Despite the ‘support’ of former referee Mark Halsey and almost every pundit who could be bothered to express an opinion, Cameron Jerome’s overhead kick is still ruled out. It’s time to move on.
Master Hooper is unlikely to darken our doors again for a while and it’s best we leave it there.
Of far greater importance is Saturday’s trip to the Stadium of Light.
Alex Neil’s proud record of having never lost an away game while being in the City dugout will go under the microscope for the first time this season, and undoubtedly face its toughest test yet, but Sunderland fall into the category ‘beatable’
Yet let’s not kid ourselves. This one is a big ask.
The Black Cats will still be smarting from an opening day horror show at the King Power stadium and will be desperate not to disappoint their long-suffering supporters at the first time of asking.
The decision by Mrs Advocaat to permit her Dick another twelve months on Wearside was supposed to have been the start of a renaissance for a club that is the perennial sleeping giant, but events in Leicester had an all-too familiar ring for the Mackems.
For City, a narrow Sunderland win or a draw would have been preferable but no – in true Norwich fashion we pitch up at potentially the wrong place at the wrong time.
And it’s not as if the Stadium of Light is a happy hunting ground. It isn’t. In fact, City have only won there once – in August 1997 – when Daryl Sutch scored the only goal in one of the stadium’s first games.
Since then, while City have enjoyed a fine record against the Black Cats at Carrow Road, in the North East it’s been a miserable series of defeats and a couple of draws – interestingly on each of our last two visits.
So, if Alex Neil were a believer in omens then they’re not good. But he’s not.
As ever, the preparation will be meticulous. The players will be as mentally and physically prepared as is humanly possible, and the opposition’s strengths and weaknesses laid bare for everyone’s consumption. No stone left unturned.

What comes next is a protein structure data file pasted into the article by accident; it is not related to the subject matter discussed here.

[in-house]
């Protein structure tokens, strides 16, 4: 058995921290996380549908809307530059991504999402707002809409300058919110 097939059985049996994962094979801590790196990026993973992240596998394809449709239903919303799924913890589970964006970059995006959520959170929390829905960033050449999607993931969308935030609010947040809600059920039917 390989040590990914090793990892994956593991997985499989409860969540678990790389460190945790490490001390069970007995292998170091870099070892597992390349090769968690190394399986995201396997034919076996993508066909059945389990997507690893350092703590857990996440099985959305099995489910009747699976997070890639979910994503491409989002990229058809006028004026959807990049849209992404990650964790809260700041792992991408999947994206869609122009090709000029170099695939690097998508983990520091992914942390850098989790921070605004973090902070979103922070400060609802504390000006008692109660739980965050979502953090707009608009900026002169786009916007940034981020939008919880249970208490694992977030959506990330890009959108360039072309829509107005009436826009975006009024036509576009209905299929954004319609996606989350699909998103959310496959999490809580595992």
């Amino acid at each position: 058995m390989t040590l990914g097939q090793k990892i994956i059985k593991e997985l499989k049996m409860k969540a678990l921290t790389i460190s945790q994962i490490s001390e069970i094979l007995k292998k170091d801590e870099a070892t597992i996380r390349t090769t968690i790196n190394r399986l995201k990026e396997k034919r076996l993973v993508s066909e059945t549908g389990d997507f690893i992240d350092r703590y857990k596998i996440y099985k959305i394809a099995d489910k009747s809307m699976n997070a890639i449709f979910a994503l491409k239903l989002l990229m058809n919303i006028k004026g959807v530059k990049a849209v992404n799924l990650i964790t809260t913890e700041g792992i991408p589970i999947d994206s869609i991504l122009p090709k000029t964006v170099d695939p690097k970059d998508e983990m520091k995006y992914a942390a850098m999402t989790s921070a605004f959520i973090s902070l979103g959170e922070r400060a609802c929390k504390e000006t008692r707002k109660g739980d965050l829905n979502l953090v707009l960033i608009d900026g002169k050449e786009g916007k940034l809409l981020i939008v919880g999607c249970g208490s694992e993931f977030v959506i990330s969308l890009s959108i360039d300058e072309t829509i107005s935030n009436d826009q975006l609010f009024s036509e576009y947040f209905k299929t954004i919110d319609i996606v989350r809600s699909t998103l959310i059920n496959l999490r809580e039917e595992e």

However, this season there will be occasions when the best game-plan, the best preparations and the most positive mind-set will still be insufficient to get a result.
Last season, if all the boxes had been ticked and the players implemented the plan as instructed, Alex knew that, more often than not, City would go on and win the game. Not this time round – sometimes even our best won’t be good enough.
Whether that will be the case on Saturday remains to be seen, but – on paper at least – it is one of those where City can travel safe in the knowledge that a good performance should yield some points.
A win would naturally be wonderful but, if offered it, I’d take a point now.
For City fans, the wait for new signings continues. Sadly, for some, patience is not a virtue and the unreliable barometer of Twitter reveals an ever-increasing desperation among those who judge progress by the number of new faces in the squad.
To paraphrase a yuppie mantra of the 1980s, it seems ‘we are what we sign’.
In this Friday’s piece on MFW, Ed Couzens-Lake describes, far more eloquently than I, why Norwich City perhaps doesn’t have the allure we all like to believe. Equally, neither are we able to match others when it comes to depth of pocket.
Twitter has been ablaze all week with angst over David McNally’s inability to land the new striker that we and Alex Neil crave, almost as though the CEO is sat, feet up on his desk, twiddling his thumbs while doing a Nero impersonation.
But in the real world, the inactivity has nothing to with lack of effort or determination – and more to do with our ability, or otherwise, to lure the right man for the right price.
Right now Norwich City are not big fish, not even medium-sized fish. To be frank, in Premier League terms, we’re a sardine – and to prospective new signings, that’s not ‘sexy’.